Deepa Dhanraj is a researcher, writer, director, and producer living in Bangalore, South India. She has produced and directed numerous award-winning documentaries, ‘Something Like a War’ (1991), ‘The Legacy of Malthus’ (1994), ‘Sudesha’ (1983), ‘Nari Adalat/Women's Courts’ (2000), ‘What Has Happened to This City?’ (1986), ‘The Advocate’ (2007), and ‘Invoking Justice’ (2011). She has a special interest in education and pedagogy and has created special video materials to address challenges faced by first generation learners.
She has been actively involved with the women's movement since 1980. Over the last few years, she has participated in workshops, seminars and discussion groups on various issues related to women's status – political participation, health and education. She has taught video to women activists from South-East Asia. She was one of the lead researchers on a multi-centred research study, ‘Minority Women Negotiating Citizenship’.
Her films include ‘We are Still Working’ (2013), ‘The Forgotten Generation’ (2013), ‘The First Step’ (2009), ‘Where is the Monsoon’ (2009), ‘Enough of this Silence’ (2008), ‘Chaitanya’ (2008), ‘Jeevan Jyothi’ (2008), ‘Hello English’ (2007), ‘Bade Nirale Log’ (2007) and ‘Love in the time of AIDS’ (2006). She also produced and directed a number of series such as ‘Young Historians’ (2005), ‘Young Scientists’ (2004), a series of 30 films called ‘English Around Us’ (2004) for the Regional Institute of English, South India, and three films for Training of Panchayat Raj members and produced by the ANSSIRD, Mysore (2003).
Her other works include ‘Taking Office’ (2001); ‘Avva buwa katha’ (1999),’Paatakke Modalu… or Before we begin the lesson…’ (1998-99), ‘Time to Listen’ (1996), ‘Itta Hejje Mundakka Thegiya Bediri Hindakka’ (1995), ‘Disability in Your Eyes’ (1993), ‘Girija’ (1992), and ‘We Speak’ (1989).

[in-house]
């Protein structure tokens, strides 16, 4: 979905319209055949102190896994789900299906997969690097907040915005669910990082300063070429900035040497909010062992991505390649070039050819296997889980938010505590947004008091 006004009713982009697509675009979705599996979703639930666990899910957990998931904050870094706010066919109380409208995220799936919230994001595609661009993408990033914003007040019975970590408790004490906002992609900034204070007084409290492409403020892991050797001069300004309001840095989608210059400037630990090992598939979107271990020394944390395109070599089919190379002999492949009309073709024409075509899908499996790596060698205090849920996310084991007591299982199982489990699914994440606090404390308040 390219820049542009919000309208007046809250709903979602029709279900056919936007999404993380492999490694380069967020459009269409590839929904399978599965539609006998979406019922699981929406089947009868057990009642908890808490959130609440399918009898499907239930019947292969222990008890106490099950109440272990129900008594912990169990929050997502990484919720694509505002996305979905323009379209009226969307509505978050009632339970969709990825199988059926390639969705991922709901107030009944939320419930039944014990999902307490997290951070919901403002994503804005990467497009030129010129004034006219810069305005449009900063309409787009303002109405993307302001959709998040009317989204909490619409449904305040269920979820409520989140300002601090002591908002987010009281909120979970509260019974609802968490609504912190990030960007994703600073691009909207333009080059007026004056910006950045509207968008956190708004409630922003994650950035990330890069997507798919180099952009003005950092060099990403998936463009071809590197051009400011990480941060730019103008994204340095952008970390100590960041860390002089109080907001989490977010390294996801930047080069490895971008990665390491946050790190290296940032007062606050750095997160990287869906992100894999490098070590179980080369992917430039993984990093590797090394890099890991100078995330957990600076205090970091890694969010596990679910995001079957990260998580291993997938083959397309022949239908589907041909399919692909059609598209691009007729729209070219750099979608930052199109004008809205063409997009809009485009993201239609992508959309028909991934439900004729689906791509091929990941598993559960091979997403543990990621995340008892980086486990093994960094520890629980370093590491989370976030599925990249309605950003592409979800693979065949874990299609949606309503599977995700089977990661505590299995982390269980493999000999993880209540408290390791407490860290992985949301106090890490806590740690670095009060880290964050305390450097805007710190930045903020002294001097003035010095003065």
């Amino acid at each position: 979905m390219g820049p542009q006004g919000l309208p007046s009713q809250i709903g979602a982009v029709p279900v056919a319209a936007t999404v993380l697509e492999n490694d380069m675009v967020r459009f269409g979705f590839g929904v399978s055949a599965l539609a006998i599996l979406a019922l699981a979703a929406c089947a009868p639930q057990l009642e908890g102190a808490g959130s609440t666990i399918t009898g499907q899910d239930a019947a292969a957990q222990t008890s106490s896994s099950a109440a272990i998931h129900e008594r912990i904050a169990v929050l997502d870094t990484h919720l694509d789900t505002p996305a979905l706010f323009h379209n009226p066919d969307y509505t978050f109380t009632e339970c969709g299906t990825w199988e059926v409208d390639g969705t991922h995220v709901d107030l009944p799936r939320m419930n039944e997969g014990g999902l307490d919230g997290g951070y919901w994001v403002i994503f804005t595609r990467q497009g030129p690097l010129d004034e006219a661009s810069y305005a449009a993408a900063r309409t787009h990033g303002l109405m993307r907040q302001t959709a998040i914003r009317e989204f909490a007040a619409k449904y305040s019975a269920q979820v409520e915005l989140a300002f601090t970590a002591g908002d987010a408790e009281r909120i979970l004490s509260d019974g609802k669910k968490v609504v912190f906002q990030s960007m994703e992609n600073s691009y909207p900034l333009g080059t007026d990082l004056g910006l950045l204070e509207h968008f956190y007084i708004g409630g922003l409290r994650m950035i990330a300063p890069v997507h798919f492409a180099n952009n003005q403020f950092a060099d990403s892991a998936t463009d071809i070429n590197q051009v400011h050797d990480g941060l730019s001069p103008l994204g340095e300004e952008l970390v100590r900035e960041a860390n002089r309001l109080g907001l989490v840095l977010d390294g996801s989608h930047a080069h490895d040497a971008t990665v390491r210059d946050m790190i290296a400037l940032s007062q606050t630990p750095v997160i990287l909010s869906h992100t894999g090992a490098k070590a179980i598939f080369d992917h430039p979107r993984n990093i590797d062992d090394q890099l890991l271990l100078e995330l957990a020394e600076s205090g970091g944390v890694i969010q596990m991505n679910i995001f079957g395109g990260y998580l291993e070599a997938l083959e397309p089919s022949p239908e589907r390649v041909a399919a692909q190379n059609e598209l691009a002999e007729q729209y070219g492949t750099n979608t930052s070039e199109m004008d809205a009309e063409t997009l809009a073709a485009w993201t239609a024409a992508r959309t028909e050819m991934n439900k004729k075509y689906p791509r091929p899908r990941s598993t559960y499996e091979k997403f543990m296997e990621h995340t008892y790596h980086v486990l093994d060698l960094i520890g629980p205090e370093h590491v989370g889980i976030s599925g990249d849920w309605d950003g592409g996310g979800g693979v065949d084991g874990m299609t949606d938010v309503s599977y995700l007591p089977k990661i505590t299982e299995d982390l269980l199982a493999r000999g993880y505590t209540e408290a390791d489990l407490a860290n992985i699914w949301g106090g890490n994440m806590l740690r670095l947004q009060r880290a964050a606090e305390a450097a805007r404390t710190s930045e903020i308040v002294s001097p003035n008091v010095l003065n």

She participated as a panellist in ‘Cine Mama’, a documentary produced for Channel 4 Television, UK, by Parminder Vir and directed by Anne Ross Muir. She has taught video at an intensive workshop for women activists from South East Asia, Pakistan, Nepal, Bangaladesh, Bhutan, Sri Lanka and India and has three documentaries for the Centre of Advancement of Rural Technology and Peoples Action.
‘Many ways to God’, ‘Modern Brides’, ‘Sudesha’, ‘Idhi Katha Matramena’, ‘Tambakoo Chaakila Oob Ali’, and ‘Molkarin’ (Maid Servant) are some of her other early films. She founded Yugantar, a film collective, in 1980 and as a collective member directed three films on various aspects of women's struggles.
In 1993, she won the Best Long Documentary Award at Films De Femmes - Creteil, France. The previous year, she won the Swiss Television Award at the Festival International Du Film Documentaire Nyon, Switzerland. Her first international award came in 1984 where she won an award at the International Short Film Festival Liepzig, Germany.
She was recently selected for the IDFA, Amsterdam, and has participated in various film festivals, including One World International Human rights Festival Prague, Doc Point Helsinki, Bollywood and Beyond, Germany, The International Documentary and Short Film Festival, Kerala, The Human Rights Film Festival, Mexico City, The INKO Women's film
festival, Chennai, The NY Asian International Film festival in New York, Ladies in the City/film festival, Monaco, The Bir Duino Human Rights film Festival, in Bishkek, Kyrgyzstan, The Hawaii International film festival in Hawaii, The One World festival in Bratislava, Slovakia, The Femmes en resistance Festival in Paris, and the International Association of Women in Radio and Television festival in India.